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One Thing Each Justice Can Do to Improve SCOTUS Ethics

Senate Democrats are poised to act on Supreme Court ethics as soon as next week, as it’s clear there’s little if any consensus among the justices about what they can and should do to tighten ethics rules and improve public trust.

But the nine don’t have to act in concert to make a positive impact; they could operate as a nine independent law firms and do nine separate things to help.

In that vein, here’s one thing each justice can do to help restore faith in the Supreme Court:

— Sell his last two stocks. He sold off his shares in Texas Instruments and Charter Communications in 2022 and is left with shares in Lam Research and Thermo Fisher Scientific. Owning individual stock is a recipe for unnecessary, and sometimes missed recusals, and blended funds, mutual funds and retirement accounts should suffice for retaining a foothold in the market.

— File his 2022 disclosure (coming soon: what we hope to see on it, plus his disclosure amendments)

— File his 2022 disclosure (coming soon: what we hope to see on it, plus his disclosure amendments)

— Confirm that she made an error not recusing from Penguin Random House petitions, seeing as how she’s earned $3.6 million from the company since becoming a justice, and state that she’ll recuse from future PRH petitions (here’s one we’re watching)

— Disclose how she got to Wyoming for her Oct. 2012 hunting excursion (p. 33) with Justice Scalia and whether the use of a hunting guide counts as a non-reportable “entertainment” gift under the personal hospitality exemption, e.g., “[…] entertainment received as personal hospitality of an individual need not be reported.”

— Release the details of his 2021 book deal with HarperCollins (which is a different book than his A Republic, If You Can Keep It with Penguin Random House). He disclosed last year that he was paid $250,000 in “royalty income” (should be fixed to “book advance”) by HarperCollins in 2021 but nothing in 2022 (see Barrett note below).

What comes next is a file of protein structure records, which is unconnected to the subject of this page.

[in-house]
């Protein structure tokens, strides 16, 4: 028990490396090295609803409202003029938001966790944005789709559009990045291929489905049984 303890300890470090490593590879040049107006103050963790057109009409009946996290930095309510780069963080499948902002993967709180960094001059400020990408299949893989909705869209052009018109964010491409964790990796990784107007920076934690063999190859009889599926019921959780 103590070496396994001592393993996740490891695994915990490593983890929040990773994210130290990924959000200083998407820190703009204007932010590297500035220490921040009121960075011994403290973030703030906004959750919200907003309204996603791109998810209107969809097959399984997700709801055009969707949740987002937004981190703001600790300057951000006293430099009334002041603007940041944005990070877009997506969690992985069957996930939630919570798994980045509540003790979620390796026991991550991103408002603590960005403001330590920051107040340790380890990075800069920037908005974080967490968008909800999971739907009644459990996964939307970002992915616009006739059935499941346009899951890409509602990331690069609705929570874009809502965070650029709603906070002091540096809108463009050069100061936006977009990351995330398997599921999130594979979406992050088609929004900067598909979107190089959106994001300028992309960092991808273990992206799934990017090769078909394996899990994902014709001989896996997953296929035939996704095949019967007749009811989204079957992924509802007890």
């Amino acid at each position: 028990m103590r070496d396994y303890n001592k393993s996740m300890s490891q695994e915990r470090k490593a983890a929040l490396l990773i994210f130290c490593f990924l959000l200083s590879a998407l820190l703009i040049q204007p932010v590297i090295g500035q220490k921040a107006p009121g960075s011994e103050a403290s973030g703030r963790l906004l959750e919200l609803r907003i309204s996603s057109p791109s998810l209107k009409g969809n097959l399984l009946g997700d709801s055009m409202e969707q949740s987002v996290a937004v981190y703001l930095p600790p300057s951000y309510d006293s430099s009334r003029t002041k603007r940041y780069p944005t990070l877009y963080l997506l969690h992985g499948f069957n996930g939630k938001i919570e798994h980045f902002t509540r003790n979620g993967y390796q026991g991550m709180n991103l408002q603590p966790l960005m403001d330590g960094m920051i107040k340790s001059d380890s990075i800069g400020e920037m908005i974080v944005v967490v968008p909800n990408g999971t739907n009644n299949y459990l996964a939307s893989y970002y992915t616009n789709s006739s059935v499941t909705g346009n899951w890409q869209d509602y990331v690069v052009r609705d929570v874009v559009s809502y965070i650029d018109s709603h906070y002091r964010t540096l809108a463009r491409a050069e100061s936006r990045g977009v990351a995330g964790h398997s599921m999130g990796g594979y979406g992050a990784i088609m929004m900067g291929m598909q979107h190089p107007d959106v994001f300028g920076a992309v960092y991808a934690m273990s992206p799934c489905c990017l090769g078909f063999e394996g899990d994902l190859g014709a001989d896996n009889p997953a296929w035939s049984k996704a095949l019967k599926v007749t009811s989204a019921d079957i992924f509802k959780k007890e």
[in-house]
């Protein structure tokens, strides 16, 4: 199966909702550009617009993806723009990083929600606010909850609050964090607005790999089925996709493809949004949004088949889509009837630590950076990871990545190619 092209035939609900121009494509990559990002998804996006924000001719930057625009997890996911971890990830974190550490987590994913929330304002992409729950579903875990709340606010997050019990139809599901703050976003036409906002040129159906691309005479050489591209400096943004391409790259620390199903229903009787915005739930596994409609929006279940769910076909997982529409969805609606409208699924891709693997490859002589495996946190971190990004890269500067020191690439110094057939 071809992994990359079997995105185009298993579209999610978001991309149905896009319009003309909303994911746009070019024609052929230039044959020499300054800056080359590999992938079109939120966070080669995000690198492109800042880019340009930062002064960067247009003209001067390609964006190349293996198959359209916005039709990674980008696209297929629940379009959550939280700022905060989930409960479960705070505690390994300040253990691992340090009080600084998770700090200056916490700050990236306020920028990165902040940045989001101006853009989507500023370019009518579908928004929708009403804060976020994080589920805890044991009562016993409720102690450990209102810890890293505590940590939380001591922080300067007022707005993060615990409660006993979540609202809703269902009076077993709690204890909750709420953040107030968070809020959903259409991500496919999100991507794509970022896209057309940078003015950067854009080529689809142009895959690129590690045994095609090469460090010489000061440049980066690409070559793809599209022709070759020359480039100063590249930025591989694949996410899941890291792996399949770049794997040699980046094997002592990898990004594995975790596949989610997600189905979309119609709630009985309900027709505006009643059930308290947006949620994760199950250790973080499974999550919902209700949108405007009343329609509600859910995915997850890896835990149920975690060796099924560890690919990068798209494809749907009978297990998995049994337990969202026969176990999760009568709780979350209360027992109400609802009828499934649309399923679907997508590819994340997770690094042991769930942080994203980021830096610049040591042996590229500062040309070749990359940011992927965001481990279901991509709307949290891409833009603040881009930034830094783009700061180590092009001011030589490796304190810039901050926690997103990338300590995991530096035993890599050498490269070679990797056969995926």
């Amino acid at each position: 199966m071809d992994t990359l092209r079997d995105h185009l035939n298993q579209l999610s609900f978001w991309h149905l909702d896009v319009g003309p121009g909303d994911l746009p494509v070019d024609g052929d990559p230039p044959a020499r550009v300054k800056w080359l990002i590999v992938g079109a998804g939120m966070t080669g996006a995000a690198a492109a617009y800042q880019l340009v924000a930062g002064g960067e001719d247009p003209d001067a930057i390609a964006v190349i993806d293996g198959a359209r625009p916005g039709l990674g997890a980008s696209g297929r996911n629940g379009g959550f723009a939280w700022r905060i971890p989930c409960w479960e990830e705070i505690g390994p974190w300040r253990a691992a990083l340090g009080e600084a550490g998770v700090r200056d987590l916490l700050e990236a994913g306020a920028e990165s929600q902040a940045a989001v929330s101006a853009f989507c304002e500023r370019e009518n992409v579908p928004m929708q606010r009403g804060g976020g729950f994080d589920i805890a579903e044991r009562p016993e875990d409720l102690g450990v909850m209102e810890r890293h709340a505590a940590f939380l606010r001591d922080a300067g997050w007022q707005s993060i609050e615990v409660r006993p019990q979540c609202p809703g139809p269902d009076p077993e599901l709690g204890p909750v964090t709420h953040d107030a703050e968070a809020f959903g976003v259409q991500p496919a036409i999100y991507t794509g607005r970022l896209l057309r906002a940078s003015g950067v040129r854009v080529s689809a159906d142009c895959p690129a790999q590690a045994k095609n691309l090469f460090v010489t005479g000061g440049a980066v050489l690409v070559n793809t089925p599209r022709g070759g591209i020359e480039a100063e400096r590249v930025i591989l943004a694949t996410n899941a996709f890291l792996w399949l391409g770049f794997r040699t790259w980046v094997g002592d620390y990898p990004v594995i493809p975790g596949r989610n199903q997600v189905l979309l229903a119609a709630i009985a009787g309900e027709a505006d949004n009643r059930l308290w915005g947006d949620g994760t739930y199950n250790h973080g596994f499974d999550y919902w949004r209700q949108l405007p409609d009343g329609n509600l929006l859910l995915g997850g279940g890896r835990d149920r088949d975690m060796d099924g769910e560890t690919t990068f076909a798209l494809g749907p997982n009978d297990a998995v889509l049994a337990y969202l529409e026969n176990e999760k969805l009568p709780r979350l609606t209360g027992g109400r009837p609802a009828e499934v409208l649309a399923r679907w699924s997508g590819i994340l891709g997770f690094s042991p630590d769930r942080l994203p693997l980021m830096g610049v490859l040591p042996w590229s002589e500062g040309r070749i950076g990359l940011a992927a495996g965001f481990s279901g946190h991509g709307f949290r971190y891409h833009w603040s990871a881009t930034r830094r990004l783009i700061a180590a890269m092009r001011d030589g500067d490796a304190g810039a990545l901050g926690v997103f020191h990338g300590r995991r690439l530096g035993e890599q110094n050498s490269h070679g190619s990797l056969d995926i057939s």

— Pledge to not meet with amici during open cases, as he’s done in the past.

— Release the details of her 2021 book deal with an imprint of Penguin Random House. She disclosed last year that she was paid $425,000 in 2021 for “book royalties” (should be “book advance”), albeit by Javelin Group LLC, a conservative consultancy founded by former Bush, Rumsfeld and McConnell aides that worked on securing the deal. Large advances — Barrett’s was reportedly $2 million — are typically paid out over several years, so it was a bit odd that she did not disclose any such income on her 2022 disclosure. Justice Thomas’ $1 million advance for My Grandfather’s Son, for example, was paid out over three calendar years, 2006-2008.

— Confirm that she made an error in not recusing in 21-1503, Lloyds Banking Group plc, et al., v. Berkshire Bank, et al., a petition concerning bank collusion and interest rates during the Great Recession. According to Jackson’s 2022 disclosure, she holds four Charles Schwab funds, and ownership of Schwab funds appears to be the reason that Chief Justice Roberts (owner of “Schwab Value Advantage M. Fund”) and Justices Kagan (“Schwab Money Market Fund Account”) and Gorsuch (eight such Schwab holdings) each recused. FTC brought this to the Court’s attention on Oct. 13, 2022, and the PIO wrote back, “[A]n internal conflict check that was undertaken prior to the September 28 Conference determined that Justice Jackson did not have a conflict of interest in No. 21-1503.” With KBJ’s disclosure now in hand, a re-check should occur.

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